The Drabbinhaugh Codex


The Drabbinhaugh Codex is a sinister looking book. Roughly 12 inches tall by 9 inches wide and less than an inch thick, this slender volume is bound in mottled orange and black leather. The cover is unadorned beyond a stylized mask embossed on the front cover. The mask appears expressionless, neutral, and is so lightly embossed that it is hard to see from most angles.

The pages are a heavy velum filled with dense hand written text. The text is primarily in English, of a distinctly archaic bent, but sections are in High Speech, and diagrams and runes are provided through out. The entire book appears to have been written by a single author, with excellent penmanship, and without a single mistake.

The last dozen or so pages of the book are written in an unknown language, not High Speech, apparently by a different author. The penmanship is much poorer, and sections, is some cases large sections, have been crossed out and rewritten. The beginning of this section is what gives the book its title, as there is a single page with the word “Drabbinhaug” written in large letters across the entire page. It is the only word on the page.

The Codex is currently in the possession of Suleiman but he has offered limited access to Twist.


The main section of the book is given over to a detailed discussion of the Mind arcana, particular the methodologies and ethics of “external influence” (mind control). The author believes that it’s perfectly acceptable for Mages to go around mind controlling sleepers for the sleepers own benefit. He stresses the responsibility imparted to Mages by their awakening to use their powers to look after their unenlightened brethren, but at the same time he does not see those unenlightened masses as having much in the way of individual rights. He frequently uses shepherd/flock analogies (without any overt Christian references) when describing the ethical uses of magic. Mages are shepherds, sleepers are the flock. Sometimes shepherds have to cull the herd, sometimes this means that individual sheep suffer, but as long as the herd as a whole prospers the shepherd is doing his job.

The Author lectures strongly against using mind control magic on other Mages, saying such is tantamount to a “violent personal assault” and should be done “only as a matter of last resort.” The Author again uses the shepherd analogy, saying that two shepherds fighting threatens the flock.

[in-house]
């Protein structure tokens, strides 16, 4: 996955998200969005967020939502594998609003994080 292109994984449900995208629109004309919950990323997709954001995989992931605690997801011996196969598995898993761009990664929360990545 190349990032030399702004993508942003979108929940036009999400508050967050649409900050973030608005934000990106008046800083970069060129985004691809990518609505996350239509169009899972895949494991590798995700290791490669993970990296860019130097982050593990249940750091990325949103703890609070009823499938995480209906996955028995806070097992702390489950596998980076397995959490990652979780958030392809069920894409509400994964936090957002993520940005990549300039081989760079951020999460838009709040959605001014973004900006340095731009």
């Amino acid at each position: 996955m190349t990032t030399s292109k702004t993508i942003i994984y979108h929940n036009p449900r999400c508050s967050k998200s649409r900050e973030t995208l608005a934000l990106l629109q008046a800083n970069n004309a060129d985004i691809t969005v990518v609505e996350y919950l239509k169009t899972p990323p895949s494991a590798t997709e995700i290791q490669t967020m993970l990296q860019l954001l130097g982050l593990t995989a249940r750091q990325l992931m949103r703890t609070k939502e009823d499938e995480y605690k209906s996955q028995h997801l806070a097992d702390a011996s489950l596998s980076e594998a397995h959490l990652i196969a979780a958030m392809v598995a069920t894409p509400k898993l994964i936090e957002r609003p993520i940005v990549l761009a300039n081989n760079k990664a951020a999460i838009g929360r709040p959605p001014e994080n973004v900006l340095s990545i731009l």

Spread through out this discussion are several Mind arcana rotes dealing with specifically with external influence of minds.


This Grimoire has two separate sections, the primary Mind arcana section, and the unknown language section. Each must be studied separately.

Mind Section

Studying this section of the Codex requires a minimum of 2 in the Mind Arcana and the High Speech merit. Each study session requires four (4) hours of uninteruppted study. At the conclusion of each session make an Intelligence + Occult roll, each success grants a point of Arcane Experience. A total of Four (4) Arcane experience can be gained in this way. This arcane experience may be spent on Gnosis (as normal), the Mind Arcana, or any of the following Rotes:

  • Emotional Urging “Herding the Flock” (Mage: The Awakening p.208)
    • Manipulation + Persuasion + Mind
  • Telepathic Control “Shepherd’s Crook” (Mage: The Awakening p.216)
    • Manipulation + Intimidation + Mind
  • Greater Beast Control “Bark of Command” (Mage: The Awakening p.211)
    • Presence + Animal Ken + Mind

Unknown Language Section

The first step in studying this section would requiring deciphering the language. That task would require an extended Intelligence + Academics roll (specilizations in Cryptography or Linguistics would apply). This would be a task of epic difficulty, and would likely require some kind of external insight (another sample of the language, a spirit familiar with the language, etc.) What insights this section of the text might offer are unknown.

The Drabbinhaugh Codex

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